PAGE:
In 2011, the White House launched its online petition tool, We The People, which allows users to create and collect signatures for petitions within a wide range of topic areas. If a petition gains enough signatures, the White House will pledge an official response. Since its launch, 200,000 petitions have been created, racking up 13 million signatures.
In February, the White House opened the tool’s Read API, allowing independent developers to create applications using petition data. Leigh Heyman, Director of New Media Technologies at the White House, says they’re working on a Write API, which would “allow individuals to collect and submit signatures from their own platforms without directly sending users to We the People.”
In the mean time, the White House invited a group of developers to participate in a hackathon to create apps with whatever data they could find within the millions of signatures. The resulting projects show great potential for the API. One of the most popular tools, created by Mick Thompson, shows where on the national map specific petitions are getting their support from:
The map provides a time-lapse view of where signatures are coming from, taking population size into account. Thompson used as an example a petition to legally recognize Westboro Baptist Church as a hate group; his tool showed most of the petition’s support came from Newtown, Connecticut, where the church protested following the November shootings, and near the church’s headquarters in Topeka, Kansas.
Here are some more interesting projects created during the hackathon:
Yoni Ben-Meshulam‘s project classified petitions by number of signatures, differentiating them in a visualization using size and color. He concluded, perhaps not surprisingly, that foreign policy petitions get little to no response. He also turned titles of petitions into word clouds, highlighting which terms appear the most in the titles and the body of specific petitions. A cloud generated from all the petition titles revealed words like “United,” “Stop,” “Recognize,” and “Marijuana.”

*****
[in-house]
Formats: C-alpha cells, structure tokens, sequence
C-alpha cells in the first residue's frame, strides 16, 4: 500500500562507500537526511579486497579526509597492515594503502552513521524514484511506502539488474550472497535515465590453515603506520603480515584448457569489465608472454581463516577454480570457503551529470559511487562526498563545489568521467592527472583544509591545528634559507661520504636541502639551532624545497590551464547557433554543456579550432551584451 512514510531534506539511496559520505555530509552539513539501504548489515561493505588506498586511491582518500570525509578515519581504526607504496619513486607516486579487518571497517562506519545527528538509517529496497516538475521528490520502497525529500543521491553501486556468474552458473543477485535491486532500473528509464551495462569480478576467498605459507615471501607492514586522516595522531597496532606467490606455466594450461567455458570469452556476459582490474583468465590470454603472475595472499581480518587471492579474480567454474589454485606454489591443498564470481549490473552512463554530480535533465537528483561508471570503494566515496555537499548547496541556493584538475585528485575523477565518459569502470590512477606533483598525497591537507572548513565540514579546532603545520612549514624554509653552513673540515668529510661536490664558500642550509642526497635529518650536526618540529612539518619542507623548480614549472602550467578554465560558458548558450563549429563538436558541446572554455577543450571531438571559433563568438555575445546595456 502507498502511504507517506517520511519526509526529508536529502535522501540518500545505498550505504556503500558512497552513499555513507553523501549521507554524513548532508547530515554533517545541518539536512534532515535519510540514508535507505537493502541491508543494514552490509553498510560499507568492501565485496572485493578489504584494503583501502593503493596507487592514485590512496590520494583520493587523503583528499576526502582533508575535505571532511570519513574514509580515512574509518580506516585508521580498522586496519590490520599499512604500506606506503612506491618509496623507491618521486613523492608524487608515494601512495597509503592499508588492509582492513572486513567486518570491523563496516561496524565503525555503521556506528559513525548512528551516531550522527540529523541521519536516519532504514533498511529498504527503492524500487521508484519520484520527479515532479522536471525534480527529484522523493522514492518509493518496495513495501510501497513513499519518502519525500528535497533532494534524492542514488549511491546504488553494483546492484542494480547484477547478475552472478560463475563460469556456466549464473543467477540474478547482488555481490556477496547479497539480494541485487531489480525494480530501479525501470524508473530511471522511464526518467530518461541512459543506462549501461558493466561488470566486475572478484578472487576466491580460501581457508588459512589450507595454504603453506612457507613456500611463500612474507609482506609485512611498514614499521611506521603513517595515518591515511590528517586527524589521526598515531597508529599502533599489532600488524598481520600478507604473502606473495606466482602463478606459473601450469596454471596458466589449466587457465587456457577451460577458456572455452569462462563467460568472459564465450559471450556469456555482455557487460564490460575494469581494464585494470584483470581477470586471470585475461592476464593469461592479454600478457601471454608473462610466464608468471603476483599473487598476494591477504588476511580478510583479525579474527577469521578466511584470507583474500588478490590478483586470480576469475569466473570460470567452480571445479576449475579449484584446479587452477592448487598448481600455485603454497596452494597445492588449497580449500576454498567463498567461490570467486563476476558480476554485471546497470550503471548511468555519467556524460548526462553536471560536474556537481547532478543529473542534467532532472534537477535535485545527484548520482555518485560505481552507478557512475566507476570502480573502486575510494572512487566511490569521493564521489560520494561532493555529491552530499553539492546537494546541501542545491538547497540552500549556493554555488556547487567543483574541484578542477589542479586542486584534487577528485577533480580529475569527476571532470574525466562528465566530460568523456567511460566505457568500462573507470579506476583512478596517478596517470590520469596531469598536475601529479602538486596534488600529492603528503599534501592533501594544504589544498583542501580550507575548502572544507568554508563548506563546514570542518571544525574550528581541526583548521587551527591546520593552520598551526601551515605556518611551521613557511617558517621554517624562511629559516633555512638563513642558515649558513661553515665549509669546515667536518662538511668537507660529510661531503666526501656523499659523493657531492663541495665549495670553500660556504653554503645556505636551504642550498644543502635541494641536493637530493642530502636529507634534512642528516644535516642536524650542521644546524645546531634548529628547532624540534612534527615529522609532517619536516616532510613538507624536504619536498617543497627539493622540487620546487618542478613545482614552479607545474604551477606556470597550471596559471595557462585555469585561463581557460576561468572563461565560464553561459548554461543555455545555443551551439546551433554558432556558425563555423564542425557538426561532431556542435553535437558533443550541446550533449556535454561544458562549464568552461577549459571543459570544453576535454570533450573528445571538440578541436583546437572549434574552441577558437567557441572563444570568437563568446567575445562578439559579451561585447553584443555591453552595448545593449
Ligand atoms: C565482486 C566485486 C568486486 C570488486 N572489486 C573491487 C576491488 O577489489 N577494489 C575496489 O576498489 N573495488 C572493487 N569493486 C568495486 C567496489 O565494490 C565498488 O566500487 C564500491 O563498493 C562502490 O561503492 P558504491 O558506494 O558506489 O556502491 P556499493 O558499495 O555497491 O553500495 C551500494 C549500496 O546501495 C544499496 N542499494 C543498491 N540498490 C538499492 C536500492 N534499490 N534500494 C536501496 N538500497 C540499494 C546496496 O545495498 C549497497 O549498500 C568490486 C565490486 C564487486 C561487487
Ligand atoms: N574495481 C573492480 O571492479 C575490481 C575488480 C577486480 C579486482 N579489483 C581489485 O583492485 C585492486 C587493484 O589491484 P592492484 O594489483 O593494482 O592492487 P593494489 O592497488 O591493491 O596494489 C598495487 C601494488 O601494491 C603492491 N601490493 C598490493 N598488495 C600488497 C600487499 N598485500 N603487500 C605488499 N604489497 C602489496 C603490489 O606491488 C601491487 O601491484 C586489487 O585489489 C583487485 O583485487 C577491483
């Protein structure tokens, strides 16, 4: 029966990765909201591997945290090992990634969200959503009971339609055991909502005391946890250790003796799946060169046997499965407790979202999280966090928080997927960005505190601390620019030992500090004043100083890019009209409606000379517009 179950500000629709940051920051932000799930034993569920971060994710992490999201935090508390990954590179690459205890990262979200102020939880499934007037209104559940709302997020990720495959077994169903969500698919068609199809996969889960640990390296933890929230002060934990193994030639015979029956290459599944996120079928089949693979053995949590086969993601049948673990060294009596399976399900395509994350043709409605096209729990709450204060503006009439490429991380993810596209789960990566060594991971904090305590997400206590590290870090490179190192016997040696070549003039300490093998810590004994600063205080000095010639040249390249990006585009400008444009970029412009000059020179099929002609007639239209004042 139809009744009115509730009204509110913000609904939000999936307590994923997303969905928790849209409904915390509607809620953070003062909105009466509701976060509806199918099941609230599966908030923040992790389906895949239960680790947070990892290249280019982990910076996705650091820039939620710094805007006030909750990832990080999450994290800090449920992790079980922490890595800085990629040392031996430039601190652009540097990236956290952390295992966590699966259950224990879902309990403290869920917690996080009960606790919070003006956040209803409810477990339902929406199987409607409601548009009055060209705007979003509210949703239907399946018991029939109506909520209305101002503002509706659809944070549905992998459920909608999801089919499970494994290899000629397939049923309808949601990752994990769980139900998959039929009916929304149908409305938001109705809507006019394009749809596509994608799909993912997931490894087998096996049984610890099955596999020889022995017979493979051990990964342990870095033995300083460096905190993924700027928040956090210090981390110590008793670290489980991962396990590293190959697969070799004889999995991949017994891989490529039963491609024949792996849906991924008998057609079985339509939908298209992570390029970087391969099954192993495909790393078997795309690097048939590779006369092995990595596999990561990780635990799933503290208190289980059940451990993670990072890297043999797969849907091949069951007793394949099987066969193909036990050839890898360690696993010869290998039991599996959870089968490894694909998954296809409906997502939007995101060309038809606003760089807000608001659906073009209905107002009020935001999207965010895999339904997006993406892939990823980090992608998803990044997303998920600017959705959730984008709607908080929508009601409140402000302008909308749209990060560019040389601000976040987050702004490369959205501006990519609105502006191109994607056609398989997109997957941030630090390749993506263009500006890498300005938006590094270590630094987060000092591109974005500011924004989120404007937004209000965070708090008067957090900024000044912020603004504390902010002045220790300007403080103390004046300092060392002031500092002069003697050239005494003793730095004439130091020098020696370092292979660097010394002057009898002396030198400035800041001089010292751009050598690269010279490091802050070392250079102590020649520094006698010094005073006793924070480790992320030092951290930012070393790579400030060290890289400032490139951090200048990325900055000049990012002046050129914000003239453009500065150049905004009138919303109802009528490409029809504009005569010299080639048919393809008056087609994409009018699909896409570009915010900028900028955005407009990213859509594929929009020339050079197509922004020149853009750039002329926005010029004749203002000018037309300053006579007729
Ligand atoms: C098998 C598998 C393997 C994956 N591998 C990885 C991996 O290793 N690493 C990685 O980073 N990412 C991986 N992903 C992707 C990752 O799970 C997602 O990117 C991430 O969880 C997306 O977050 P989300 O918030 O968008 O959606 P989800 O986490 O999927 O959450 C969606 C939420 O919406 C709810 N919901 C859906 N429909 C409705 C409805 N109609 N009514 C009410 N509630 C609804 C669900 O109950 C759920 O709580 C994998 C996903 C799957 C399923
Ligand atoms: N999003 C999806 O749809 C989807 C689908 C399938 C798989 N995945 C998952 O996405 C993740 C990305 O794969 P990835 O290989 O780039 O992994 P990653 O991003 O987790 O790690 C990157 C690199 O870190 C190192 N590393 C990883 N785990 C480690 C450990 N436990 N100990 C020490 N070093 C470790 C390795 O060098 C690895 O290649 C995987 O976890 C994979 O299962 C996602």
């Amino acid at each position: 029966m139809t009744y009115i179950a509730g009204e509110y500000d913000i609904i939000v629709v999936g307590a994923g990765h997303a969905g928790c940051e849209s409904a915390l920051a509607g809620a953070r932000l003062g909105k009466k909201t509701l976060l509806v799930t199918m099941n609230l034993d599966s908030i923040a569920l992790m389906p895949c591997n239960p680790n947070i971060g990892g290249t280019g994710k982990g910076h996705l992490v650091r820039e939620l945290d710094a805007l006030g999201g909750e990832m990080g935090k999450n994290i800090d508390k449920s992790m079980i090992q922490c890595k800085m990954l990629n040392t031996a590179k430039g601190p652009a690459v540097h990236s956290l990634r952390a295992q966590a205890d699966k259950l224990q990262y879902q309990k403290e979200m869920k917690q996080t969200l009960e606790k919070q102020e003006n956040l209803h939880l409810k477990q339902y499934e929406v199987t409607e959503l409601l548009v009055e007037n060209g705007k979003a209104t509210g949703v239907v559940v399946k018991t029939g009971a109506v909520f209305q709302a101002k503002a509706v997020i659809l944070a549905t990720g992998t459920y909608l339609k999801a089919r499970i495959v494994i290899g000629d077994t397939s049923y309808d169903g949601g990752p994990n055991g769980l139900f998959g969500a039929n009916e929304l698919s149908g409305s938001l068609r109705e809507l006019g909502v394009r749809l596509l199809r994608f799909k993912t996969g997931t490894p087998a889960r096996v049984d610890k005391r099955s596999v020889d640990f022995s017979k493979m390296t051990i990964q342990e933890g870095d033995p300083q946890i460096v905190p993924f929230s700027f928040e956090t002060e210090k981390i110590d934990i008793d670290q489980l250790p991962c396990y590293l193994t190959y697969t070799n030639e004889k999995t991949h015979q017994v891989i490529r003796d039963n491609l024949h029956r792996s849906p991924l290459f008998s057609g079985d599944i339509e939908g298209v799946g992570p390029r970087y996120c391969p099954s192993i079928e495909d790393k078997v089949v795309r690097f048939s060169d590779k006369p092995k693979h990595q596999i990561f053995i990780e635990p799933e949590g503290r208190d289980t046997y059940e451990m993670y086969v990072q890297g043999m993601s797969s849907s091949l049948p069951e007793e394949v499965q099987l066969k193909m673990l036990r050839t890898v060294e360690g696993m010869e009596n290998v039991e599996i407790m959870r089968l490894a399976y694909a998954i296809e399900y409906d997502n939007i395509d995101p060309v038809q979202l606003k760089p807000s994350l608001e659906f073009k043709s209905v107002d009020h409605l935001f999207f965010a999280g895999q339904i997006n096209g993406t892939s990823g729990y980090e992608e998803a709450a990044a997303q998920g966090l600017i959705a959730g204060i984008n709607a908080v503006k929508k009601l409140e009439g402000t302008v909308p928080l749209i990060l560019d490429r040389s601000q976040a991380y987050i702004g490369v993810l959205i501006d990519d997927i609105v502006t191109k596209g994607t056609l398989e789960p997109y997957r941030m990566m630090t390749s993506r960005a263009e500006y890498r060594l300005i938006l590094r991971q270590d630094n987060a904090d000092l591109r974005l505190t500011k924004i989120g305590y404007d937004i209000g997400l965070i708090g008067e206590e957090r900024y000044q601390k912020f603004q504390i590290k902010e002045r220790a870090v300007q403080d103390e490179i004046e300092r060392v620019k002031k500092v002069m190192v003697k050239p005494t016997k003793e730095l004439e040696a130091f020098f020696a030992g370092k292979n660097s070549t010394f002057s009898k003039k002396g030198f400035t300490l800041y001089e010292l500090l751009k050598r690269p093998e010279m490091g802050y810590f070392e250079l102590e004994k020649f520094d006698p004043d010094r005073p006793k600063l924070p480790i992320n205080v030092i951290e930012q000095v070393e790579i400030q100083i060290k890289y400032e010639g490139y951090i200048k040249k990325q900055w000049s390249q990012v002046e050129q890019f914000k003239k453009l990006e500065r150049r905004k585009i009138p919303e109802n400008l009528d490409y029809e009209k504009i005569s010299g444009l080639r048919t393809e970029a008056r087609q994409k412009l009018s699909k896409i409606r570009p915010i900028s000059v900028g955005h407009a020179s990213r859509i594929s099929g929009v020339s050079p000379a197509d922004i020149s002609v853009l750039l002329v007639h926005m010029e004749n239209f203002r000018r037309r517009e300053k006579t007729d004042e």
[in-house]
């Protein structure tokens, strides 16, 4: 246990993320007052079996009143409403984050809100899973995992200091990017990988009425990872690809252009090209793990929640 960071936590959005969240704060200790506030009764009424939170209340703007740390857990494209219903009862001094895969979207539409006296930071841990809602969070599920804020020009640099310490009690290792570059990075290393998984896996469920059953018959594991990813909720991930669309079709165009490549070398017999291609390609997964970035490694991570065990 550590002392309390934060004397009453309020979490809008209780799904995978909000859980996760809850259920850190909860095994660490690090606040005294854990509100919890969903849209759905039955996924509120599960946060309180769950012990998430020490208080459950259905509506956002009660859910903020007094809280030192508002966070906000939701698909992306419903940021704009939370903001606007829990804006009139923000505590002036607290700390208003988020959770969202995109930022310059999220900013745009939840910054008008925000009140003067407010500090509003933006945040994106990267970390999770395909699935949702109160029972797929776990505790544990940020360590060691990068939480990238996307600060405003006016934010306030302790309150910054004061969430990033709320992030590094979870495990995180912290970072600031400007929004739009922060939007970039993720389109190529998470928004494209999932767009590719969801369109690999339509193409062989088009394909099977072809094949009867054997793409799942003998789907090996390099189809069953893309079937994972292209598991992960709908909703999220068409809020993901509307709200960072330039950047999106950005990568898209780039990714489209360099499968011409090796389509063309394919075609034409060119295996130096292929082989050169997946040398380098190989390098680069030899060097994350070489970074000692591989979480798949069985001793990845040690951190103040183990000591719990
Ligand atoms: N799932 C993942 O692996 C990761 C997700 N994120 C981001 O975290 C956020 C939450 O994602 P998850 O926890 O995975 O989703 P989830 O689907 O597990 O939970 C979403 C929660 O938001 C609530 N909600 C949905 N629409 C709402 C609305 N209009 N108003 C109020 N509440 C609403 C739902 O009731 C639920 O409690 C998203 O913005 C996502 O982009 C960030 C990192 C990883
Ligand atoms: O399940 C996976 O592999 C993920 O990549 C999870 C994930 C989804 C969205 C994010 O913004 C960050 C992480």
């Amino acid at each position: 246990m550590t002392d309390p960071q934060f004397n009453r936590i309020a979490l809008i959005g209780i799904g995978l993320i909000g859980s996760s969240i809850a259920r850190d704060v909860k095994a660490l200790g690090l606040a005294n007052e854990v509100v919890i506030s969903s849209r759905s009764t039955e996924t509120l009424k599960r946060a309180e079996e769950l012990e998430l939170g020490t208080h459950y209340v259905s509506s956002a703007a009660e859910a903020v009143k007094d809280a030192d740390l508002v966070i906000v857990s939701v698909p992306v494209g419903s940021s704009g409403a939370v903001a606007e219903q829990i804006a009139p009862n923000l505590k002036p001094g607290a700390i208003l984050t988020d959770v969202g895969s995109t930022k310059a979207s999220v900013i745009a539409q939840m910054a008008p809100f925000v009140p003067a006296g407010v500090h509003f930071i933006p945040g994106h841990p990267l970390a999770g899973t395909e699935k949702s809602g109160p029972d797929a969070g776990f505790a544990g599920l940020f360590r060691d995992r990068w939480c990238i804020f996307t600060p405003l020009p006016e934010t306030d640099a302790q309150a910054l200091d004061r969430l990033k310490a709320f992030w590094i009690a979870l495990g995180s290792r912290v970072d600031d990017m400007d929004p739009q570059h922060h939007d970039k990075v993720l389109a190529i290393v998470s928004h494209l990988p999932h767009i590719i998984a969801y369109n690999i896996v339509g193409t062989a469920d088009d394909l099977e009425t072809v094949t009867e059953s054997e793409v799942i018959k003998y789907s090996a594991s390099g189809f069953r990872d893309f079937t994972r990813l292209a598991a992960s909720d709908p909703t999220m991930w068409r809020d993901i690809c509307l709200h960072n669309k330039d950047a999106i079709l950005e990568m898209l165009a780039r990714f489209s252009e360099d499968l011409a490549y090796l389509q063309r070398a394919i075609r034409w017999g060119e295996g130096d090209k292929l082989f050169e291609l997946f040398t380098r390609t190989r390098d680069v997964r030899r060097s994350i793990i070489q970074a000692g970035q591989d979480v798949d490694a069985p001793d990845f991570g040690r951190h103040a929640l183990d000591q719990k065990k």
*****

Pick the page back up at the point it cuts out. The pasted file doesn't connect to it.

Scott Chacon created a tool that allows users to search through petitions for keywords they might be interested in, flag those phrases and words, and then get an email when anything new happens with that petition, much like a Google Alert. Users can also be alerted when a new petition on a specific topic is created.
Iqbal Mohamaed would like to make it easier for novice developers to pull data from the White House petition page API, so he created a library of the data through programming language Python which will fetch the data for you–and then visualize it on a map to show which states have sent the most signatures to a specific campaign.
Sheldon Rampton created a tool that allows users to embed a petition thermometer on their website. The thermometer shows how many signatures a specific petition still needs.
Chris Wilson wondered if there are “super signers” who sign numerous, similar petitions. His tool mapped signatures for petitions that have the same underlying message, by signatory’s initials and zip code. He then diagrammed those connections, showing that many of the more conspiratorial petitions were often supported or created by the same person.
Douglas Back‘s tool allows people to embed a “petition promoter” on their website to show others what petitions they are supporting. The widget displays the petition’s deadline, its current signature count, and how many more signatures it needs to succeed. When clicked, the petition promoter allows users to add their signature to the cause. Eventually, users will be able to copy and paste the petition promoter code on a website of their choice, and customize the widget’s appearance.
Jeff Casimir‘s goal was to make it easy for novice programmers, journalists, or citizen activists, who perhaps aren’t familiar with APIs, to navigate the White House petition data feed. He provides introductory tutorials that explain what an API is, and gives instructions on how to ensure you’re able to work with one.
Catherine D’Ignazio created an embeddable widget that acts as a real-time petition monitor. It checks a specific petition’s API every few seconds and displays the signature count. The other tool D’Ignazio created is a mapping widget that allows people to search for a petition and see how many people, either per zip code or per state, have signed a petition. This mapping widget is also easily embeddable.
Mobile Developer Rob Eickman wanted to create an official “We The People” mobile app. His end product allows users to flag topics and get mobile push-notifications on those topics, as well as allowing people to collect signatures through their phone.
Andrew Riley created a tool he’s calling “Pulse.” It helps users find “the next big thing” by showing which petitions are growing the fastest, and which are closest to reaching their signature threshold. It also creates word clouds next to each petition. This tool could be used to help White House staff prepare a statement for petitions they know will gain enough signatures, or allow non-government agencies to filter by issue, to see which petitions in their sector are gaining traction.
A previous version of this story incorrectly stated that the We The People platform launched in 2009. It launched in 2011.